Google HAD an opportunity to ensure that one browser engine ruled the web—-but they chose to fork WebKit into Blink, in part _because_ they didn’t want to share the work they were doing. It propped up competitors. Google would rather have a competitive—-read, monetary—-advantage than ensure web technology is widely available for all to use.
For example, when Google refused to share the multi-process mode that differentiated Chrome from other browsers, it was a compelling enough security feature that Apple/WebKit reimplemented it independently so that everyone using WebKit could have it.
Google proceeded to cry crocodile tears, and then promptly forked the WebKit codebase into Blink. They claimed it was necessary to avoid having to carry around two multi-process models, but it was a A PROBLEM OF THEIR OWN MAKING.
So don’t imply Apple is profiteering, as if other companies are trying to give you hugs. Everybody’s finding cash in the ways that play to their strengths.
If Google was really interested in pushing the web forward, they’d swallow their pride, take the bottom line hit, and merge Blink back into WebKit.
Apple had the same choice when it forked KHTML to produce Webkit.
When Google forked WebKit, Safari and Chrome combined were something like 40% of the market.
Chrome was clearly the leader. Apple should have moved to their fork then if anything.
I believe that statement is false. As I understand it, from @tomalsky, Google simply had a different (superior) design for making WebKit multi-process, and Apple did NOT want to take those changes upstream into WebKit. So if Google wanted to use the better design, they had to fork.
Large parts of Chrome’s multi-process model were specific to Chrome, and not part into WebKit. Apple built “WebKit 2”, which integrated into WebKit at a higher level and allowed anyone using WebKit to get multi-process as a native part of the code base.
Three years later, Google forked Blink. According to this link:
“Specifically, [Google Engineering VP Alex] Komoroske noted, Chromium’s multi-process architecture is very different from the rest of WebKit (Chromium is the open-source project behind Chrome and Chrome OS). Having to integrate Google’s way of doing things with WebKit and what the rest of the WebKit partners were doing was “slowing everybody down,” Komoroske said.”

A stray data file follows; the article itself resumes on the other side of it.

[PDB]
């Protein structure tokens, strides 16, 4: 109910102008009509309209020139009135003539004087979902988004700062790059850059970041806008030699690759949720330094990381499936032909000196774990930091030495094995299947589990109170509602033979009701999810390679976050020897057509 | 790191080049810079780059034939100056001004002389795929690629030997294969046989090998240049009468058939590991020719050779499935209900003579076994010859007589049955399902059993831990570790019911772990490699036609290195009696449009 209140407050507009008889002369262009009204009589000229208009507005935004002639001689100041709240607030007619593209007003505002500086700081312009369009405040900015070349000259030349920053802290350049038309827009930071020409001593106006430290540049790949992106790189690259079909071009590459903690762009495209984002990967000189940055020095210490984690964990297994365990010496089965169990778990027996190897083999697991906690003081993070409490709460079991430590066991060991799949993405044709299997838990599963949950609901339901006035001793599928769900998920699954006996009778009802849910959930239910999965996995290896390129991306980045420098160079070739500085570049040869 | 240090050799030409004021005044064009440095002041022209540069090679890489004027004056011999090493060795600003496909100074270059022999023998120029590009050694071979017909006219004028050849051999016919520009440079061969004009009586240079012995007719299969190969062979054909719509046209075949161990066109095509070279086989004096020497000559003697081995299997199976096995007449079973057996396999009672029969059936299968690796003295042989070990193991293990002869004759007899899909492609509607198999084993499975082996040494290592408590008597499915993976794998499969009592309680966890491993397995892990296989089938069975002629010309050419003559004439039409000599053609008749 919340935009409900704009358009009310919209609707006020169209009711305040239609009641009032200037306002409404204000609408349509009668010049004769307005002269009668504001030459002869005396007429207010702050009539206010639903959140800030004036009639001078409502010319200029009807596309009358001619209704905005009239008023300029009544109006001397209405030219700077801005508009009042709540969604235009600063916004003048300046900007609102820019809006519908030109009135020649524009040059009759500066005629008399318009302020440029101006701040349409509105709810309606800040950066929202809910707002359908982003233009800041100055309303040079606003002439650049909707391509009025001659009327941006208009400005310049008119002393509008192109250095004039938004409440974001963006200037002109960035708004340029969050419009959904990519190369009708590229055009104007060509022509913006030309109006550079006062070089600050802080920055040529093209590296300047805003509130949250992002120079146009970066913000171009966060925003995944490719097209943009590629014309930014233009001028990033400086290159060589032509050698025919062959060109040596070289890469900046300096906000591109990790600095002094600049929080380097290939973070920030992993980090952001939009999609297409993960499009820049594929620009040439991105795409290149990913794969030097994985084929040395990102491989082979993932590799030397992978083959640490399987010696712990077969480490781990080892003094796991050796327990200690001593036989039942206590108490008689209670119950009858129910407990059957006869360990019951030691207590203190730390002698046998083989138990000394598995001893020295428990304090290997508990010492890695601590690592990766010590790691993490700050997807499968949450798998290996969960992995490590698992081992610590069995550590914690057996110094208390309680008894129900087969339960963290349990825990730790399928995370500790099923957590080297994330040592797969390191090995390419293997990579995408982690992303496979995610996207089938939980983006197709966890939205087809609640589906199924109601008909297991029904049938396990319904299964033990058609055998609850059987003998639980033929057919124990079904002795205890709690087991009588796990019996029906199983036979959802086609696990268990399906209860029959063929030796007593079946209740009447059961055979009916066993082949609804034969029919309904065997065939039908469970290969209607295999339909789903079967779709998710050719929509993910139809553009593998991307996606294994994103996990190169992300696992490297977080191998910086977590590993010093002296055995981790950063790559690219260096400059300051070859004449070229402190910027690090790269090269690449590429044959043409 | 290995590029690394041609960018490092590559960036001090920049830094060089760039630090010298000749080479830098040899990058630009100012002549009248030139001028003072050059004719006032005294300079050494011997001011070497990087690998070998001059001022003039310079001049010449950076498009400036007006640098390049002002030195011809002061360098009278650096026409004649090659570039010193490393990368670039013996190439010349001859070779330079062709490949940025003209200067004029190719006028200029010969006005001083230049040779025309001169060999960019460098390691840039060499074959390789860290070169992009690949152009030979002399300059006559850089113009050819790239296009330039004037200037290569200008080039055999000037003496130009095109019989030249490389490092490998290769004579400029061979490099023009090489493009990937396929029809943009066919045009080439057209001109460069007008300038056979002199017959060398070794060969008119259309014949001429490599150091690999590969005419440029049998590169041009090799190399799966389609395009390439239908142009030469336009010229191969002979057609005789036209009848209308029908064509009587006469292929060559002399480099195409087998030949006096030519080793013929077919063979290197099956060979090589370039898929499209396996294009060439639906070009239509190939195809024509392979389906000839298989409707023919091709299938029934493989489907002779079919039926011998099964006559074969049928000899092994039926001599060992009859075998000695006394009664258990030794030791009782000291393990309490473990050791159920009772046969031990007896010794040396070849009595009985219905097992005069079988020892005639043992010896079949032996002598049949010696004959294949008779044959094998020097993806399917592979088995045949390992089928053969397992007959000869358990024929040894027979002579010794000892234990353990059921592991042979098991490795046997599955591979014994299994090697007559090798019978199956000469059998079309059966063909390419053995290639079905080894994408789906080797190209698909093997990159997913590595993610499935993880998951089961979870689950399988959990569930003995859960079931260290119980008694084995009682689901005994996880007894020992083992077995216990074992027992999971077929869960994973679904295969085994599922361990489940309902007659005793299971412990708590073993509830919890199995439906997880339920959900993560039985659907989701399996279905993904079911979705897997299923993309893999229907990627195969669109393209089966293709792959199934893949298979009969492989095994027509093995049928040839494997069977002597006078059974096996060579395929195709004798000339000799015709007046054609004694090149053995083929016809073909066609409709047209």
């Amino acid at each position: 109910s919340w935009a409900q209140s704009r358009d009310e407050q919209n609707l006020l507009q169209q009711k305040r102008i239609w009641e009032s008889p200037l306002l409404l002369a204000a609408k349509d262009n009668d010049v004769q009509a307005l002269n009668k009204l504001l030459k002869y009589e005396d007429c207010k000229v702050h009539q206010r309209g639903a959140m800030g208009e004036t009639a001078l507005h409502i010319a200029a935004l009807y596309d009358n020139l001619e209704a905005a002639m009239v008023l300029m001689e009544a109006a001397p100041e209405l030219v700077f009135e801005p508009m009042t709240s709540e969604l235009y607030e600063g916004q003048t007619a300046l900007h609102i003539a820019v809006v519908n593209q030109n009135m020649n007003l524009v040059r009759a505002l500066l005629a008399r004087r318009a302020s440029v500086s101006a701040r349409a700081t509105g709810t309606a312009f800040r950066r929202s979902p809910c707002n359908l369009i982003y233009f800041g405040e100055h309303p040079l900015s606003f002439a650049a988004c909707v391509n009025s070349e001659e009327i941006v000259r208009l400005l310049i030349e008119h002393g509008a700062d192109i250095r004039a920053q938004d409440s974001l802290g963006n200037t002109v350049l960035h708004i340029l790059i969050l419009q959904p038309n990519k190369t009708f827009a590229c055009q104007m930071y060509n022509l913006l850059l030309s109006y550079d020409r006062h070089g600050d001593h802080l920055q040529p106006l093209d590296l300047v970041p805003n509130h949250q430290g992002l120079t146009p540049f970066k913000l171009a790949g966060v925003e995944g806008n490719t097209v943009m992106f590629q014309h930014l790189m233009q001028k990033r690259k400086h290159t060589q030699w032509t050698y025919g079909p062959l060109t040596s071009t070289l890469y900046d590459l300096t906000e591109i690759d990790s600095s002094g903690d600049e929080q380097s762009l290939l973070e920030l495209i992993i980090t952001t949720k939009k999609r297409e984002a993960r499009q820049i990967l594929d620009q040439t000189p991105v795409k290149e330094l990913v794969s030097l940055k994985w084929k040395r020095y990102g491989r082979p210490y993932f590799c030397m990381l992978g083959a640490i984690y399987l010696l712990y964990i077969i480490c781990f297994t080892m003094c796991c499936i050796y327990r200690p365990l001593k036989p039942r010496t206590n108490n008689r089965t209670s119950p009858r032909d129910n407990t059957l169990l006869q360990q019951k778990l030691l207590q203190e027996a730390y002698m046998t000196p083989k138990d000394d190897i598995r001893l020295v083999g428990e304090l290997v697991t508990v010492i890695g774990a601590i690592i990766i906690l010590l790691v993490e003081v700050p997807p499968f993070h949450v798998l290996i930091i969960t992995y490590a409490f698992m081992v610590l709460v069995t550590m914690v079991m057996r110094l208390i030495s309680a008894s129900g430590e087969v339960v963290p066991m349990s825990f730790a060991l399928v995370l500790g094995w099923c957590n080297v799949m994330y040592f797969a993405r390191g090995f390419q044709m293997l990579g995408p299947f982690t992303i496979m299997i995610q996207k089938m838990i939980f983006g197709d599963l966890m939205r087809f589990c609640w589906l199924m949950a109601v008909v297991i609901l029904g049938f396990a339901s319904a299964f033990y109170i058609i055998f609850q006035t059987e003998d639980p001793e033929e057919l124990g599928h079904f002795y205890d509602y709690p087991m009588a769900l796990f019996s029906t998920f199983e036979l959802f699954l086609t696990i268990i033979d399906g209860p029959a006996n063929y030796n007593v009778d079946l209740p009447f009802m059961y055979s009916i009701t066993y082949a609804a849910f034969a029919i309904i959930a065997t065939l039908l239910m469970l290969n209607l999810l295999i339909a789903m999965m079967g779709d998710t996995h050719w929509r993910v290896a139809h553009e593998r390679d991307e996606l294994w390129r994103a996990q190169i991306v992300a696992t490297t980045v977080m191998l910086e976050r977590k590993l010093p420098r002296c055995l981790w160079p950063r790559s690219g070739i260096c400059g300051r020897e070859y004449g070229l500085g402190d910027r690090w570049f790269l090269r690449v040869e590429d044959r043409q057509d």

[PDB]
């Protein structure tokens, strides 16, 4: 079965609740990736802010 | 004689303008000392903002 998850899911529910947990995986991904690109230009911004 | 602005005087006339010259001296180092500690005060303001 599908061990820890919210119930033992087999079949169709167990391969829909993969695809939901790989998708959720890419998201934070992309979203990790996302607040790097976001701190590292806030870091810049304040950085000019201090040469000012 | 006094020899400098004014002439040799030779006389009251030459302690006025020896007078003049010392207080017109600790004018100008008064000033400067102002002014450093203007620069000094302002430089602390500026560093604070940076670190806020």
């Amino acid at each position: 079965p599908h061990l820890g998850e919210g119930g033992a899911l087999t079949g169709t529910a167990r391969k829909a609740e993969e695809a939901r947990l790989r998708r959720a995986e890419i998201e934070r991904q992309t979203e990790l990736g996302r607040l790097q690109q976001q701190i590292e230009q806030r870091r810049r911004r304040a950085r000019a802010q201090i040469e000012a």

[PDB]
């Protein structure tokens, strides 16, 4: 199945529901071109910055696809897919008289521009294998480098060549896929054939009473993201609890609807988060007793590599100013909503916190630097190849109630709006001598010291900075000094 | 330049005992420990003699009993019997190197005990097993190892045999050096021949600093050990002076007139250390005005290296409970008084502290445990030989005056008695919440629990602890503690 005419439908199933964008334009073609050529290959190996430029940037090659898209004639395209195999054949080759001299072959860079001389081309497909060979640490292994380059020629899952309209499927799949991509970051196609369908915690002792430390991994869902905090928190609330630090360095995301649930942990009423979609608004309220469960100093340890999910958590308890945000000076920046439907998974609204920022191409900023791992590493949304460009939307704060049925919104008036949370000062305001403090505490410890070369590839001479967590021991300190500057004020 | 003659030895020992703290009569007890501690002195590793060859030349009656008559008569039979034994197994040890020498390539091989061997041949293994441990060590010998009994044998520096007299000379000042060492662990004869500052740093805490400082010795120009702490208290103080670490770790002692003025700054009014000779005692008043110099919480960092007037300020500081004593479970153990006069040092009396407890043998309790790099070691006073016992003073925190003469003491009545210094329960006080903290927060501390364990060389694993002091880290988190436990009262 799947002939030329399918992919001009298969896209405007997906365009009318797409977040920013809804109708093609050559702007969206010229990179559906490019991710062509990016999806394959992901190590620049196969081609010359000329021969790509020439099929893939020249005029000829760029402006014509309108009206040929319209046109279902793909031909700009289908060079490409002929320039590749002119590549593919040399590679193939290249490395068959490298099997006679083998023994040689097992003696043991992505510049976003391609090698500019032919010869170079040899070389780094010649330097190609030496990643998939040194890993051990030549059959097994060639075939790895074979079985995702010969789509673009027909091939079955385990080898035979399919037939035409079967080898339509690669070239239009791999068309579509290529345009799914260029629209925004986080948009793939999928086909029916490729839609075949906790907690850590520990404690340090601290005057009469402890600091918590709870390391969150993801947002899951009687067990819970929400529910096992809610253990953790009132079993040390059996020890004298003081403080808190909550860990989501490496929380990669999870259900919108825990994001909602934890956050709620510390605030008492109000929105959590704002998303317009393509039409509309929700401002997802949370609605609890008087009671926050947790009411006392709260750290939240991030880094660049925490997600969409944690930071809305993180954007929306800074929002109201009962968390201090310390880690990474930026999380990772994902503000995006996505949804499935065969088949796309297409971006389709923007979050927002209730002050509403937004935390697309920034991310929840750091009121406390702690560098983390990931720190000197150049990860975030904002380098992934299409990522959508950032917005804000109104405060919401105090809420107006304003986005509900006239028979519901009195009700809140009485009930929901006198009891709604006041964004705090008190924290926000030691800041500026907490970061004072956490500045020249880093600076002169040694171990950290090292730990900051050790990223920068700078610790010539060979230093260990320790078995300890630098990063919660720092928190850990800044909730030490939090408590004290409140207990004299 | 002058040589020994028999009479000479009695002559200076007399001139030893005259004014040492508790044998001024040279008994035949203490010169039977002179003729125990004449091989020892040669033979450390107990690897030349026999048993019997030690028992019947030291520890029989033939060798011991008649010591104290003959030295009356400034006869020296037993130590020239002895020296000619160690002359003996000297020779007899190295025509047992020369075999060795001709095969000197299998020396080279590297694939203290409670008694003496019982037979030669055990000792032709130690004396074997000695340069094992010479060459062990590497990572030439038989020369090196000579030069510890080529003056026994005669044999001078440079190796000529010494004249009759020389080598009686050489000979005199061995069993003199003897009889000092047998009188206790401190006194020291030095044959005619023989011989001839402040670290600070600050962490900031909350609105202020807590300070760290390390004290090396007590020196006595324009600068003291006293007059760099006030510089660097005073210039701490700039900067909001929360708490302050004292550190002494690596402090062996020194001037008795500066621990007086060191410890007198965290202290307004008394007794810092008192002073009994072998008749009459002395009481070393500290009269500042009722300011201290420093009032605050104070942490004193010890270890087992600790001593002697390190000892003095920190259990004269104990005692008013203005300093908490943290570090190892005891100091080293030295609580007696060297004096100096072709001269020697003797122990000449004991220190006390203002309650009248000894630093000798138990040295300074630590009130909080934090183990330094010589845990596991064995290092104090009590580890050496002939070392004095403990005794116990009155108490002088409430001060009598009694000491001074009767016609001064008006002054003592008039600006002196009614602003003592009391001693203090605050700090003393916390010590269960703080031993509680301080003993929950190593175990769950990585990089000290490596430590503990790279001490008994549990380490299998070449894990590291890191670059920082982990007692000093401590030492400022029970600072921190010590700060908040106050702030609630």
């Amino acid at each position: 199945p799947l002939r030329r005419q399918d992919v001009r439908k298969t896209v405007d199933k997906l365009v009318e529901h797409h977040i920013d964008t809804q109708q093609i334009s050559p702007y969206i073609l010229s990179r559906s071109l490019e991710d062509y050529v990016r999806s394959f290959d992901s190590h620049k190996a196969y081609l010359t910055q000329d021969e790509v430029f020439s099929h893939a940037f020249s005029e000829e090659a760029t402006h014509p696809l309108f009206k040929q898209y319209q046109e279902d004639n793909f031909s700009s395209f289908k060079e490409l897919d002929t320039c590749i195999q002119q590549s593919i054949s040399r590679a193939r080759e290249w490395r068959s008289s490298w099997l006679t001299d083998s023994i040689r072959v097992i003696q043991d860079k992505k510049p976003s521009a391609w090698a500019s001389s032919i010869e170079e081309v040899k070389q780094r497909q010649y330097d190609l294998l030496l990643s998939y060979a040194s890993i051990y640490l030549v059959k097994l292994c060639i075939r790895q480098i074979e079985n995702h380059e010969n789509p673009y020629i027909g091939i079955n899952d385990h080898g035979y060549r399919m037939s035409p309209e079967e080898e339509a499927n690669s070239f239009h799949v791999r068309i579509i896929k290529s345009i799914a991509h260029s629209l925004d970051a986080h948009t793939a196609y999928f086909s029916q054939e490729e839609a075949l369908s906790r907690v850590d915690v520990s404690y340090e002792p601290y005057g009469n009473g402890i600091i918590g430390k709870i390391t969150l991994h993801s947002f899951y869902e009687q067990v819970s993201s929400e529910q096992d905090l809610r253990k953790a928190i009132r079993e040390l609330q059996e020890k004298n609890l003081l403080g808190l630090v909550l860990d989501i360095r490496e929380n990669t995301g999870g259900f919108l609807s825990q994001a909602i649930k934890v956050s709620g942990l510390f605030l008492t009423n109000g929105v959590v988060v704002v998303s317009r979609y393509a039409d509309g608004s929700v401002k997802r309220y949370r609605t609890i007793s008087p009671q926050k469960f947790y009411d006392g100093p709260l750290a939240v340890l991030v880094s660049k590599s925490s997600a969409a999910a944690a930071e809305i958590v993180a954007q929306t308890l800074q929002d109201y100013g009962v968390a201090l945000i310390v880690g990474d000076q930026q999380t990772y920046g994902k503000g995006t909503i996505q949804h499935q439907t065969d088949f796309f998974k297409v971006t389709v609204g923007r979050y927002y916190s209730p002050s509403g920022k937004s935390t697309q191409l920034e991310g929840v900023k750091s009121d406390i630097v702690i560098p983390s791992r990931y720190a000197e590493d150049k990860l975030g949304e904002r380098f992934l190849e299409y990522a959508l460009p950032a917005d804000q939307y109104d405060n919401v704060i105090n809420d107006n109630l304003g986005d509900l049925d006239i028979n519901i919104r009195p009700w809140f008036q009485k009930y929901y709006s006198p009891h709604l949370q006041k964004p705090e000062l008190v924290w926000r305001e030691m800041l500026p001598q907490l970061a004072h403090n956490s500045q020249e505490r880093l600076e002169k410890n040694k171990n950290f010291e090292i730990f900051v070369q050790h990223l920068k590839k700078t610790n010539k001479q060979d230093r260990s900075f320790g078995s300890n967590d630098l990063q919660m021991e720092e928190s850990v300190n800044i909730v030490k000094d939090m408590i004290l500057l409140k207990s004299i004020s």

So, basically, Google built a version which was partially proprietary; Apple came in and built a completely open source version; and rather than standardize on a single code base, Google bailed, claiming it was too difficult to continue supporting two different multi-process models.
In the end, rather than collaborate, Google chose to keep their product proprietary and create a forked code base instead of doing the right, but admittedly difficult, thing and adopting the true open source option.
They were able to ship earlier, and arguably at all, precisely because they just made separate processes that each had WebKit in them instead of doing a major change inside of WebKit. Had they tried to do the latter, the fork would have just happened sooner since everyone would have screamed that they were trying to completely change WebKit as complete newcomers: don’t forget, this was the major feature they shipped Chrome with. I’m personally happy that they set the standard that everyone then followed back in 2008 as opposed to having their initial foray into the browser space be some big RFC to change WebKit.
Having worked with it at the time, I was initially skeptical too. However, after working in the code, it definitely felt more natural to have the processes around WebKit instead of inside WebKit (as would be the case with most libraries). Ultimately, Apple’s approach took longer and lead to a big API-incompatible change (A “fork” level change arguably, but when it’s your own repo it’s not a fork, it’s just “2 point 0”). Not saying that’s bad, but Google's goal was to ship Chrome in 2008 and not have some huge incompatible diff with WebKit. Both made decisions appropriate to them, and in the end, gasp, we got two cool multi-process implementations, what a failure story for open source!
There are a lot of misconceptions in this thread and claiming that macOS is not open is really the biggest IMO.
The platform is still wide open for non-App-Store development.
The vertical integration is true but that also has been the case with Microsoft products. Google basically doesn't have it's own desktop platform until pretty recently, of course their tools ran on other desktop platforms otherwise they wouldn't have any.
It's nice to install other browsers on Android though. Using Firefox wherever I can.
This hasn’t been true for a while now.
The whole point of different platforms is that they have different characteristics.
Openness is a characteristic of Android but not of Apple’s stores.
This means there will be limitations on what cross-platform software can do.
Do note that the point on macOS is kind of moot because it IS an open platform. Unlike iOS you do not have to use the App Store.
1. The rules are the same for all apps.